The conventional wisdom in Europe goes like this: The leadership of Europe has been a total disaster throughout the crisis, but it would be HORRIBLE if France changed course and didn’t re-elect Sarkozy.
Today we get the first results of the French election, and we’ll see, most likely, that Sarkozy and his liberal challenger Francois Hollande will be headed for a runoff this summer. Hollande will likely finish first, and he’s the favourite.
Outside of the fact that Sarkozy is the establishment, stay-the-course candidate, and Hollande is the liberal who wants to raise taxes, most people don’t know much about the election
Paul Krugman, who also doesn’t know much about the French election, offers his take:
I don’t know much about French politics. From here, however, it looks as if Sarkozy has a very clear idea of what he should be doing on economic policy, while Hollande doesn’t.
And this is a reason to root for Hollande.
If Sarkozy somehow pulls off an upset win, it will mean more of the same European economic orthodoxy — the insistence that fiscal responsibility is the only virtue and austerity the universal answer. This orthodoxy somehow retains its grip despite overwhelming evidence that it’s wrong and disastrous failures in practice.
This is spot on.
Ever since the crisis, world leaders have developed a fetish for responsibility, seriousness, and fiscal rectitude. In Europe, they have an especially big problem, because the Germans are so infatuated with sound money and an ECB that does nothing ot juice the economy.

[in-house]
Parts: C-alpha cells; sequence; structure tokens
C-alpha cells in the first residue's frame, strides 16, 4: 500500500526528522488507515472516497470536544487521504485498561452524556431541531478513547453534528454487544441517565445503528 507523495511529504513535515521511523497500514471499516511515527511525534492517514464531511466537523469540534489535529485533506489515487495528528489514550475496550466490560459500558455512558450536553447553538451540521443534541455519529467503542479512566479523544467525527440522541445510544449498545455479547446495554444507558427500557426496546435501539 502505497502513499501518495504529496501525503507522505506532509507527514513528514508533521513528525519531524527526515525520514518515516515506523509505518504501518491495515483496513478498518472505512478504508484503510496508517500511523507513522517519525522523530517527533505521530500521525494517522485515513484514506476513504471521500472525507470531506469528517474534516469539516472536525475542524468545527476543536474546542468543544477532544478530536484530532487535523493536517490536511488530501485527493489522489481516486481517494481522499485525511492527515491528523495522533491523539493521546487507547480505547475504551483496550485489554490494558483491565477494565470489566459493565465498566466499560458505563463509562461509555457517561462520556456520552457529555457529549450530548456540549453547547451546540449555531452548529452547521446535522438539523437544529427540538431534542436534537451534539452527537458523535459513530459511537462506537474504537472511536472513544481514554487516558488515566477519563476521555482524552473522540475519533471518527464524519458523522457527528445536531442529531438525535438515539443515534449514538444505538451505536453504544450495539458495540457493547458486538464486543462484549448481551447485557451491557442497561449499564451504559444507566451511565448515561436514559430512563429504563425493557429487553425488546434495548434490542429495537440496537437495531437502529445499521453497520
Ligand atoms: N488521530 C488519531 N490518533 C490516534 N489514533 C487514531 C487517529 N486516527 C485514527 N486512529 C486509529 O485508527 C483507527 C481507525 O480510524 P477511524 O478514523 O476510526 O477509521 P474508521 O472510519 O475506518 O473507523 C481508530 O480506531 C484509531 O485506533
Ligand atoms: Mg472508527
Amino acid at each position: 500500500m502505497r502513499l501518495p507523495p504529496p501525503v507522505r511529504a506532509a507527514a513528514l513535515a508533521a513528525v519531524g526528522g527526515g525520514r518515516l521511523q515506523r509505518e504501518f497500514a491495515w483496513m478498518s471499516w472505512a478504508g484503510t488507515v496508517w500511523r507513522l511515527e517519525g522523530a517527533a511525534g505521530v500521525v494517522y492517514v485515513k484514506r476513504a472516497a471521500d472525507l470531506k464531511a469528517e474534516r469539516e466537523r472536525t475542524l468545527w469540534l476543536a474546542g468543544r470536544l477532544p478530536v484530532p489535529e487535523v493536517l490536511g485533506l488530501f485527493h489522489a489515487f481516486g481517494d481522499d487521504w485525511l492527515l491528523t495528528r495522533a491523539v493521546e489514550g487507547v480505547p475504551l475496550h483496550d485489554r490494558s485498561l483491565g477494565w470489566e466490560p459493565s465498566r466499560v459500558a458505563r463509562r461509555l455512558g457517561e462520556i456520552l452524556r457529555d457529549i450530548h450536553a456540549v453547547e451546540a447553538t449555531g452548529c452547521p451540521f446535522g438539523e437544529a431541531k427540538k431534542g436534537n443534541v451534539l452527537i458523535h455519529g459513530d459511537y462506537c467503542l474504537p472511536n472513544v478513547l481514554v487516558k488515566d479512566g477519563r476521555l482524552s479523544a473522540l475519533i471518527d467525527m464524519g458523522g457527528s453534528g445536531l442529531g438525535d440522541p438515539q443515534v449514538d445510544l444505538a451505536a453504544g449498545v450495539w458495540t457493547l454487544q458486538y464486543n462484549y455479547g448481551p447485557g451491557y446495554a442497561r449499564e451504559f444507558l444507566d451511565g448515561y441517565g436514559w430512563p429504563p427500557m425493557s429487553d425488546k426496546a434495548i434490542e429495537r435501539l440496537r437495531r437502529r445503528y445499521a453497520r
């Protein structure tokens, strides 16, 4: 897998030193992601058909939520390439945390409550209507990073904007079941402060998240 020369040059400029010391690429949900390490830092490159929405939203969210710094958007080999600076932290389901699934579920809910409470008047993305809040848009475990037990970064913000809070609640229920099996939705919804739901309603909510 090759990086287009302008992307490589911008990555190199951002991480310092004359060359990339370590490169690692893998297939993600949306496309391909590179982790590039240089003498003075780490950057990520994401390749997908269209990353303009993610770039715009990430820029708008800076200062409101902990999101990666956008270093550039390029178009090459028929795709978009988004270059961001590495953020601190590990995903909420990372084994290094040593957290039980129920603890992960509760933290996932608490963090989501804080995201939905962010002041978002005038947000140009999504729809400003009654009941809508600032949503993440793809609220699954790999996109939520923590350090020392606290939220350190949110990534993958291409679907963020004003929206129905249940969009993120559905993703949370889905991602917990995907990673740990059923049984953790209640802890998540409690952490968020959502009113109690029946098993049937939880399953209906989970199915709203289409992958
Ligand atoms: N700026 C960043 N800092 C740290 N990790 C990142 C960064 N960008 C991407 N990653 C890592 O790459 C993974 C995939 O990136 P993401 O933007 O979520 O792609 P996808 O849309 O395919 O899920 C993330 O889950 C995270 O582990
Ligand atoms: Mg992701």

This strategy hasn’t just held back the recovery, it’s actively making things much worse. Take a look at Spain. Its market has been going akimbo lately right in the aftermath of the harsh new austerity measures proposed by Prime Minister Rajoy. That’s because, as Wolfgang Munchau eloquently put it, markets are worried that the austerity will succeed… in killing the economy
But as Paul McCulley has been arguing, what the world needs is an outbreak of irresponsibility. Specifically, he advocates central bank and fiscal policies that do the exact opposite of what orthodox, responsible thinking would call for. Only then will the global economies be shaken out of their multi-year malaise.
So yes, Europe desperately needs a hard break with the “responsible” status quo.
People are terrified of Hollande because he favours high taxes on the rich, and doesn’t want to sign the fiscal compact that was agreed to late last year. But in times like this, the irresponsible path is the way to go.
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